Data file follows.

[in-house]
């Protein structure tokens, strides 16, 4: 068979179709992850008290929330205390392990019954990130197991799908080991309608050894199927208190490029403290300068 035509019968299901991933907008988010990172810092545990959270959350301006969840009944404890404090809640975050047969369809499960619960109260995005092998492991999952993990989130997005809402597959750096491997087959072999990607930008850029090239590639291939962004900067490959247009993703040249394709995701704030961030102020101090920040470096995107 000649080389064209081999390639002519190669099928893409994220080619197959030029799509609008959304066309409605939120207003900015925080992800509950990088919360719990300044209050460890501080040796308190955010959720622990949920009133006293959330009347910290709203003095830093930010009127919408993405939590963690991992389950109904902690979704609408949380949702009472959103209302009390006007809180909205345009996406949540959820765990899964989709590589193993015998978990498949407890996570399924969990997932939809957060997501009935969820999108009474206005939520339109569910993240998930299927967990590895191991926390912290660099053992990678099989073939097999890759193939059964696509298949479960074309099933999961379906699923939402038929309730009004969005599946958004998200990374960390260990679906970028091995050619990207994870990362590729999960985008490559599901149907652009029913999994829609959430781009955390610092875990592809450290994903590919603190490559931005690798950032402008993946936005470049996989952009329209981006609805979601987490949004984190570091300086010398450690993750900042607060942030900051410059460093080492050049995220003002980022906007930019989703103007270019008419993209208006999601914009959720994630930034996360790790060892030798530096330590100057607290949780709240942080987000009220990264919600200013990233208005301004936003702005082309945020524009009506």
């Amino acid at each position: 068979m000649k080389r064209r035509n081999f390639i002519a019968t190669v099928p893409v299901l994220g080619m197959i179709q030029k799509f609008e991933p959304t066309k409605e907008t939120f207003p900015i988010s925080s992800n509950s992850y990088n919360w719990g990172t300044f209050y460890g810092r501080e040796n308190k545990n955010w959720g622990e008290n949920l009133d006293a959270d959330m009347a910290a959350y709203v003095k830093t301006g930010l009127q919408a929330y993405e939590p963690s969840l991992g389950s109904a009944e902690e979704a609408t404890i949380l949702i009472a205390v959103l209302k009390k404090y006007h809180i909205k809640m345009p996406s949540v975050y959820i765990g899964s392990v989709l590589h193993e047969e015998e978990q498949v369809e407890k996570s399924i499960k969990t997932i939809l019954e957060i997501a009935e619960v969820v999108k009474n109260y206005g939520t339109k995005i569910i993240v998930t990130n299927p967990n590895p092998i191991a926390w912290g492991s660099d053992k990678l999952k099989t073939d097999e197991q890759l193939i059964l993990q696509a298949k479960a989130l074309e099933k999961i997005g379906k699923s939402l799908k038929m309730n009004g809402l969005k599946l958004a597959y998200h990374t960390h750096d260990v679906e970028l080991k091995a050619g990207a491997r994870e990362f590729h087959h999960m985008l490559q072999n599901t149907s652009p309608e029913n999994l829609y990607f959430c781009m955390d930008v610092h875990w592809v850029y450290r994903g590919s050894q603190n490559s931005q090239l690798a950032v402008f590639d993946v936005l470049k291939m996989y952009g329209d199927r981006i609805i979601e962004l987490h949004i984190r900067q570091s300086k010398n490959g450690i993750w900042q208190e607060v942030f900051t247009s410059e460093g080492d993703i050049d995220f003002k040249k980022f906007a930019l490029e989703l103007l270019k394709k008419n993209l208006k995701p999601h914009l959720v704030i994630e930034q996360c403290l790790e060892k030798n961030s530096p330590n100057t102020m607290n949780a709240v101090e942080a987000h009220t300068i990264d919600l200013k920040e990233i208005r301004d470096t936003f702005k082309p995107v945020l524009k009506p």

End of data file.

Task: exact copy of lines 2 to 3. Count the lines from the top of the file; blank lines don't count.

């Protein structure tokens, strides 16, 4: 068979179709992850008290929330205390392990019954990130197991799908080991309608050894199927208190490029403290300068 035509019968299901991933907008988010990172810092545990959270959350301006969840009944404890404090809640975050047969369809499960619960109260995005092998492991999952993990989130997005809402597959750096491997087959072999990607930008850029090239590639291939962004900067490959247009993703040249394709995701704030961030102020101090920040470096995107 000649080389064209081999390639002519190669099928893409994220080619197959030029799509609008959304066309409605939120207003900015925080992800509950990088919360719990300044209050460890501080040796308190955010959720622990949920009133006293959330009347910290709203003095830093930010009127919408993405939590963690991992389950109904902690979704609408949380949702009472959103209302009390006007809180909205345009996406949540959820765990899964989709590589193993015998978990498949407890996570399924969990997932939809957060997501009935969820999108009474206005939520339109569910993240998930299927967990590895191991926390912290660099053992990678099989073939097999890759193939059964696509298949479960074309099933999961379906699923939402038929309730009004969005599946958004998200990374960390260990679906970028091995050619990207994870990362590729999960985008490559599901149907652009029913999994829609959430781009955390610092875990592809450290994903590919603190490559931005690798950032402008993946936005470049996989952009329209981006609805979601987490949004984190570091300086010398450690993750900042607060942030900051410059460093080492050049995220003002980022906007930019989703103007270019008419993209208006999601914009959720994630930034996360790790060892030798530096330590100057607290949780709240942080987000009220990264919600200013990233208005301004936003702005082309945020524009009506």
């Amino acid at each position: 068979m000649k080389r064209r035509n081999f390639i002519a019968t190669v099928p893409v299901l994220g080619m197959i179709q030029k799509f609008e991933p959304t066309k409605e907008t939120f207003p900015i988010s925080s992800n509950s992850y990088n919360w719990g990172t300044f209050y460890g810092r501080e040796n308190k545990n955010w959720g622990e008290n949920l009133d006293a959270d959330m009347a910290a959350y709203v003095k830093t301006g930010l009127q919408a929330y993405e939590p963690s969840l991992g389950s109904a009944e902690e979704a609408t404890i949380l949702i009472a205390v959103l209302k009390k404090y006007h809180i909205k809640m345009p996406s949540v975050y959820i765990g899964s392990v989709l590589h193993e047969e015998e978990q498949v369809e407890k996570s399924i499960k969990t997932i939809l019954e957060i997501a009935e619960v969820v999108k009474n109260y206005g939520t339109k995005i569910i993240v998930t990130n299927p967990n590895p092998i191991a926390w912290g492991s660099d053992k990678l999952k099989t073939d097999e197991q890759l193939i059964l993990q696509a298949k479960a989130l074309e099933k999961i997005g379906k699923s939402l799908k038929m309730n009004g809402l969005k599946l958004a597959y998200h990374t960390h750096d260990v679906e970028l080991k091995a050619g990207a491997r994870e990362f590729h087959h999960m985008l490559q072999n599901t149907s652009p309608e029913n999994l829609y990607f959430c781009m955390d930008v610092h875990w592809v850029y450290r994903g590919s050894q603190n490559s931005q090239l690798a950032v402008f590639d993946v936005l470049k291939m996989y952009g329209d199927r981006i609805i979601e962004l987490h949004i984190r900067q570091s300086k010398n490959g450690i993750w900042q208190e607060v942030f900051t247009s410059e460093g080492d993703i050049d995220f003002k040249k980022f906007a930019l490029e989703l103007l270019k394709k008419n993209l208006k995701p999601h914009l959720v704030i994630e930034q996360c403290l790790e060892k030798n961030s530096p330590n100057t102020m607290n949780a709240v101090e942080a987000h009220t300068i990264d919600l200013k920040e990233i208005r301004d470096t936003f702005k082309p995107v945020l524009k009506p």